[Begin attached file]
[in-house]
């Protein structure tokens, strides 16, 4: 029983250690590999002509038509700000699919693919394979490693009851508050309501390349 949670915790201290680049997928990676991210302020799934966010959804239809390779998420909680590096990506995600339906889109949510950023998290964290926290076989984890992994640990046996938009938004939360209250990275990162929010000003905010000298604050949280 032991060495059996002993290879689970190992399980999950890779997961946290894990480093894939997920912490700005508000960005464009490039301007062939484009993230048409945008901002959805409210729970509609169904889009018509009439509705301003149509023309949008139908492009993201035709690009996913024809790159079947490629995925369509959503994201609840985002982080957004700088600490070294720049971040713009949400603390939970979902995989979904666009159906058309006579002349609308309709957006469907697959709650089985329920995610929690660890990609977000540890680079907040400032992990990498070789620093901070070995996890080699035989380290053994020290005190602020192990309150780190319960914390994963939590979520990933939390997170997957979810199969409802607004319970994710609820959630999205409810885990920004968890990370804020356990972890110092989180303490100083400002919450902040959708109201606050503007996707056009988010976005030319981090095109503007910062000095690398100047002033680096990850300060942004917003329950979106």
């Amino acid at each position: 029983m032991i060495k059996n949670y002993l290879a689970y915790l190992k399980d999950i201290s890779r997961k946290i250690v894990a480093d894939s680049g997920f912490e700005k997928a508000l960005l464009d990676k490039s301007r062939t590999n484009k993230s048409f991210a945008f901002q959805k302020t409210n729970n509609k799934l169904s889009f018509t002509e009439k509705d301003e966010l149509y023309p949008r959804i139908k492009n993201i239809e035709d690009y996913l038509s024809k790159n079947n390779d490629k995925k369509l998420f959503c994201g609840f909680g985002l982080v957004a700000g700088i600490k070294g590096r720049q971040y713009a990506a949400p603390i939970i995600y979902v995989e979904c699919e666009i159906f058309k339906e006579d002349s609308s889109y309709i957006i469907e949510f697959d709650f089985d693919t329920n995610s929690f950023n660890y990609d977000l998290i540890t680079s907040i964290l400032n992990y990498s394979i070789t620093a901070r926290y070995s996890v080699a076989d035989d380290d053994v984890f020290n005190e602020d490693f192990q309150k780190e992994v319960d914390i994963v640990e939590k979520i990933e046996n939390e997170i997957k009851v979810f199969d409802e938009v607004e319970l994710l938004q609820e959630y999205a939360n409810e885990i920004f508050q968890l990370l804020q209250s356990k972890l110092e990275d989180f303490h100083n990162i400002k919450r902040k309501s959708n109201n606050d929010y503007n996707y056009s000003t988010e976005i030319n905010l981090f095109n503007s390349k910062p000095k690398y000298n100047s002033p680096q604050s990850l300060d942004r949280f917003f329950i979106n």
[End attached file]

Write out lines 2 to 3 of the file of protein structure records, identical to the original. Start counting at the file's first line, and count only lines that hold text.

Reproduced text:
């Protein structure tokens, strides 16, 4: 029983250690590999002509038509700000699919693919394979490693009851508050309501390349 949670915790201290680049997928990676991210302020799934966010959804239809390779998420909680590096990506995600339906889109949510950023998290964290926290076989984890992994640990046996938009938004939360209250990275990162929010000003905010000298604050949280 032991060495059996002993290879689970190992399980999950890779997961946290894990480093894939997920912490700005508000960005464009490039301007062939484009993230048409945008901002959805409210729970509609169904889009018509009439509705301003149509023309949008139908492009993201035709690009996913024809790159079947490629995925369509959503994201609840985002982080957004700088600490070294720049971040713009949400603390939970979902995989979904666009159906058309006579002349609308309709957006469907697959709650089985329920995610929690660890990609977000540890680079907040400032992990990498070789620093901070070995996890080699035989380290053994020290005190602020192990309150780190319960914390994963939590979520990933939390997170997957979810199969409802607004319970994710609820959630999205409810885990920004968890990370804020356990972890110092989180303490100083400002919450902040959708109201606050503007996707056009988010976005030319981090095109503007910062000095690398100047002033680096990850300060942004917003329950979106």
């Amino acid at each position: 029983m032991i060495k059996n949670y002993l290879a689970y915790l190992k399980d999950i201290s890779r997961k946290i250690v894990a480093d894939s680049g997920f912490e700005k997928a508000l960005l464009d990676k490039s301007r062939t590999n484009k993230s048409f991210a945008f901002q959805k302020t409210n729970n509609k799934l169904s889009f018509t002509e009439k509705d301003e966010l149509y023309p949008r959804i139908k492009n993201i239809e035709d690009y996913l038509s024809k790159n079947n390779d490629k995925k369509l998420f959503c994201g609840f909680g985002l982080v957004a700000g700088i600490k070294g590096r720049q971040y713009a990506a949400p603390i939970i995600y979902v995989e979904c699919e666009i159906f058309k339906e006579d002349s609308s889109y309709i957006i469907e949510f697959d709650f089985d693919t329920n995610s929690f950023n660890y990609d977000l998290i540890t680079s907040i964290l400032n992990y990498s394979i070789t620093a901070r926290y070995s996890v080699a076989d035989d380290d053994v984890f020290n005190e602020d490693f192990q309150k780190e992994v319960d914390i994963v640990e939590k979520i990933e046996n939390e997170i997957k009851v979810f199969d409802e938009v607004e319970l994710l938004q609820e959630y999205a939360n409810e885990i920004f508050q968890l990370l804020q209250s356990k972890l110092e990275d989180f303490h100083n990162i400002k919450r902040k309501s959708n109201n606050d929010y503007n996707y056009s000003t988010e976005i030319n905010l981090f095109n503007s390349k910062p000095k690398y000298n100047s002033p680096q604050s990850l300060d942004r949280f917003f329950i979106n």